The Propane Education and Research Council (PERC) presented the inaugural Leadership with Propane Autogas Awards at the STN EXPO last month in recognition of school districts that have demonstrated a commitment to sustainable practices through the use of propane autogas school buses.
The three recipients were Houston Independent School District, the East Sac County Community School District in Iowa and Mobile County Public Schools in Alabama.
“The 2016 leadership with propane autogas award recipients have impacted their communities by choosing clean, affordable, domestically-produced propane autogas fuel for their fleets and I’m very proud to recognize them today,” said Bill Platz, president of Delta Liquid Energy, who presented the awards during an STN EXPO Clean Cities general session on July 26.
Houston ISD’s fleet currently includes 123 propane school buses, with plans to add 40 more in the near future. The district first integrated propane buses in 2011, with the initial purpose or reducing emissions, as the Houston area has strict pollution policies. Andres Montes, one of the district’s fleet operations shop managers who accepted the award on behalf of the district, said that switching to propane had led to savings in maintenance costs.
“Fuel savings has been the primary benefit, combined with lower maintenance costs for an overall savings of up to $3,000 per bus per year,” he said.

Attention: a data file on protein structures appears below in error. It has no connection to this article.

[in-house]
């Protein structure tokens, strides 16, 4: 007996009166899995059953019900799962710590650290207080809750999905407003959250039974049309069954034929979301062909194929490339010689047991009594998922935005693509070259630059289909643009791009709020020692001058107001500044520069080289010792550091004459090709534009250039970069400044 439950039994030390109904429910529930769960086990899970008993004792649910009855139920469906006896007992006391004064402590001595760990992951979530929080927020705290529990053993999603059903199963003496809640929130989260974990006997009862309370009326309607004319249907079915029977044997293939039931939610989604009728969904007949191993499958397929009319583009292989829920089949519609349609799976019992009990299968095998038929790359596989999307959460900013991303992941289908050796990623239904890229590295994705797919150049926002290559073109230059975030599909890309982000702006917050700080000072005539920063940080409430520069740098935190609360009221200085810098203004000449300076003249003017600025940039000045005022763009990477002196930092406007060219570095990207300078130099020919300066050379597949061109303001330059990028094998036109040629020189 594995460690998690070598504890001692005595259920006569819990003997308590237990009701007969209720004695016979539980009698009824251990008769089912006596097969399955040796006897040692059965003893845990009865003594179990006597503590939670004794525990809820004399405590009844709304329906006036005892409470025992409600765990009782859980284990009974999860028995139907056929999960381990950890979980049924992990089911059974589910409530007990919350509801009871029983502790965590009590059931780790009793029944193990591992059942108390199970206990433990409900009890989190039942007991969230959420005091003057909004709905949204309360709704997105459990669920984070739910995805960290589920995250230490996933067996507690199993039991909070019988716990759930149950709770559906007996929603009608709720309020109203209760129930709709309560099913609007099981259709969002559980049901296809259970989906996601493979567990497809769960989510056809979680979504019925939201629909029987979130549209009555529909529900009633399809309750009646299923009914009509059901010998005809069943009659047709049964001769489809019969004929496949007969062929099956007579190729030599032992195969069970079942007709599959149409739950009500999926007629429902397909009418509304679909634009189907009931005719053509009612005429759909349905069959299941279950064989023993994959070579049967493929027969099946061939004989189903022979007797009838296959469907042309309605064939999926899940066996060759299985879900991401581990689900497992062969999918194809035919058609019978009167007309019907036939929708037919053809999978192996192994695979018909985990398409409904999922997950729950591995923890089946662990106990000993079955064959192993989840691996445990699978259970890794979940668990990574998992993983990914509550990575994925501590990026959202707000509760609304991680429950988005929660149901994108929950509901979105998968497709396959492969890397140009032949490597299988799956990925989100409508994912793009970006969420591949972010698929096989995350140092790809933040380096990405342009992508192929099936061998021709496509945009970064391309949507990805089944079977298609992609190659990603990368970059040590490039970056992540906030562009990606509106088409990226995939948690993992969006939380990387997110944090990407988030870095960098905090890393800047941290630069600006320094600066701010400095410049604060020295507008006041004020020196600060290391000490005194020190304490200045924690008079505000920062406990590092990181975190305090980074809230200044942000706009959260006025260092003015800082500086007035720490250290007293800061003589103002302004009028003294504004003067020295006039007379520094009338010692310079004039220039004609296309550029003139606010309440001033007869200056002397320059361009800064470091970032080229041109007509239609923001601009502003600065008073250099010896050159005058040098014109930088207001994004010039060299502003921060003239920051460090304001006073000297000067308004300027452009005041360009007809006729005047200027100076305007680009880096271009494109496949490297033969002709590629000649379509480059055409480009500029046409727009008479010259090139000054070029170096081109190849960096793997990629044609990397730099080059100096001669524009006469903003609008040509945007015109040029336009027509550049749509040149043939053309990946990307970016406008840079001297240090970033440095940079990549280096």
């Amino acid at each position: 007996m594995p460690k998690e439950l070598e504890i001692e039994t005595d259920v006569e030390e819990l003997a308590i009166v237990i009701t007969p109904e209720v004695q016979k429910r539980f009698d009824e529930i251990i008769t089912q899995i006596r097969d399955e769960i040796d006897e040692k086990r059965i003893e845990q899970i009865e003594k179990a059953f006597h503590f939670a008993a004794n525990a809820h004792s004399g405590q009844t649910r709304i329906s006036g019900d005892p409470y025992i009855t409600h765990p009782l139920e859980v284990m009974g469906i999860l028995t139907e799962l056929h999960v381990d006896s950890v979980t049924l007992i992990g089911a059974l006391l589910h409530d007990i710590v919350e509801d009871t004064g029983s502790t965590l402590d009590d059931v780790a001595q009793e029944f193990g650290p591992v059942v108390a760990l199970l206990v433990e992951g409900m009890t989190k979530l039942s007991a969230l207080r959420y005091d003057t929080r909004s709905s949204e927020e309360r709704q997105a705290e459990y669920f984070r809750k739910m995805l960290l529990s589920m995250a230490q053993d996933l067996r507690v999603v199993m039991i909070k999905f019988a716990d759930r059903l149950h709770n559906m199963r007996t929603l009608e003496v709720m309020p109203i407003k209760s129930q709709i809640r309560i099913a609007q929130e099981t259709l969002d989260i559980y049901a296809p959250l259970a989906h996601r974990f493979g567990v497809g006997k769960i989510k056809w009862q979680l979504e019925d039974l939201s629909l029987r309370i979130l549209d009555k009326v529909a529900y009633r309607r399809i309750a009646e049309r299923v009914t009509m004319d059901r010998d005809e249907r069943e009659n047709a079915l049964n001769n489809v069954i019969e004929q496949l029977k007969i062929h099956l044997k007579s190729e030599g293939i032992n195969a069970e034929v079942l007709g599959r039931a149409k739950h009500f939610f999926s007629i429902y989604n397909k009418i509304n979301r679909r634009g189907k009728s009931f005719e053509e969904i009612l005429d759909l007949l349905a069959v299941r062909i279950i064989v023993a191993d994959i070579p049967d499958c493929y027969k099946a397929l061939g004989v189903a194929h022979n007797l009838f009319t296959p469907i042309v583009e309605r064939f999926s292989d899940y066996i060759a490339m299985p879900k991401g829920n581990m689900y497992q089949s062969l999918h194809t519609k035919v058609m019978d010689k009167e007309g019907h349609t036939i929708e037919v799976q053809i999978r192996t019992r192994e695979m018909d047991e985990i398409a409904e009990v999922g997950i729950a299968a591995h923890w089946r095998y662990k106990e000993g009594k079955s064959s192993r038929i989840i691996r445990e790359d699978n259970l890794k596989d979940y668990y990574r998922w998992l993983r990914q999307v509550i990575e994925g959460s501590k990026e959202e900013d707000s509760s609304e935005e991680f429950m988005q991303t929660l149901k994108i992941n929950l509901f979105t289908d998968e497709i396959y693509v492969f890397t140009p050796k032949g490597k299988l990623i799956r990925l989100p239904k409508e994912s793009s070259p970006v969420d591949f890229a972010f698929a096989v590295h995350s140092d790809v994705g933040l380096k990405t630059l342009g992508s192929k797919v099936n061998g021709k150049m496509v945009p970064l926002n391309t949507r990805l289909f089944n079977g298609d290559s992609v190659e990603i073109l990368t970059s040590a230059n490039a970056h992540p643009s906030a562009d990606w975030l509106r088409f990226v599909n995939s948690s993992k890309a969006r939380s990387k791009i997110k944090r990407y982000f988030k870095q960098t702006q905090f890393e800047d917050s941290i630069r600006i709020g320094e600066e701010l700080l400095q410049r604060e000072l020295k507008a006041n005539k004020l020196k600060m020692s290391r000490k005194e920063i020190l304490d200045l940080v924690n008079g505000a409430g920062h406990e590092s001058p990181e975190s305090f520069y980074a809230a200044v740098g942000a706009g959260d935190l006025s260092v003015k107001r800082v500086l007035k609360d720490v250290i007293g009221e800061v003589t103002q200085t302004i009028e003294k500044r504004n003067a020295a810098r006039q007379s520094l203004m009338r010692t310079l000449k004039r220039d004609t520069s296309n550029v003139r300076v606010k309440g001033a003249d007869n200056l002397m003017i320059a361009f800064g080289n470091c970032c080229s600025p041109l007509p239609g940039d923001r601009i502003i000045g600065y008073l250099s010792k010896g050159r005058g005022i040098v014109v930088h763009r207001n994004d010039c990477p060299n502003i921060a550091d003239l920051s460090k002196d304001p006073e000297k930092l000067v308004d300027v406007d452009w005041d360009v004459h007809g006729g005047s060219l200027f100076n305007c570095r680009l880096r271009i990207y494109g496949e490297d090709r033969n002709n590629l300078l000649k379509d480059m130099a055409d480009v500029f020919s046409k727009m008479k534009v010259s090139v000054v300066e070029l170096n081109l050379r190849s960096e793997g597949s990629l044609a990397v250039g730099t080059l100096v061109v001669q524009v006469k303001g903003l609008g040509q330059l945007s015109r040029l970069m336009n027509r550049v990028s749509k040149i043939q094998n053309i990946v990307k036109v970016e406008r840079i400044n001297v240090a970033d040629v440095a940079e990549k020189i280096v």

Phil Howes, director of transportation for the East Sac County Community School District, was also present to accept his district’s award.
“It is quite an honor to receive the first ever award. As we were one of the first in NW Iowa to start using propane, it was a commitment that I am glad we took on,” he said. “We will continue to use it to save our district taxpayer money.”
The district bought propane buses primarily due to the often-harsh weather conditions in Iowa. With diesel buses, drivers had to idle for long periods of time during the winter, which wasted fuel and caused wear on the engine and emissions system components. Howes said the district saves as much as $8,000 per year on decreased fuel and maintenance costs.
“I eventually plan on switching our whole fleet over to propane,” he said.
Pat Mitchell, director of transportation at Mobile County Public Schools was not able to accept the award in person but he submitted a video message played during the ceremony.
“This is a huge deal for us and we are so honored,” he said.
The MCPS distict runs 80 propane buses, over 10 percent of its fleet.
“We anticipate purchasing more,” said Mitchell.
“School districts across the country are realizing the tremendous benefits associated with operating propane school buses,” commented Michael Taylor, PERC’s director of autogas business development. “These three award-winning districts are saving money, helping the environment, and being good stewards of their community and constituents by transitioning their school bus fleets to propane buses.”
Editor's note — PERC and STN intend to make the awards an annual event, with potential plans to further open up the nominations.
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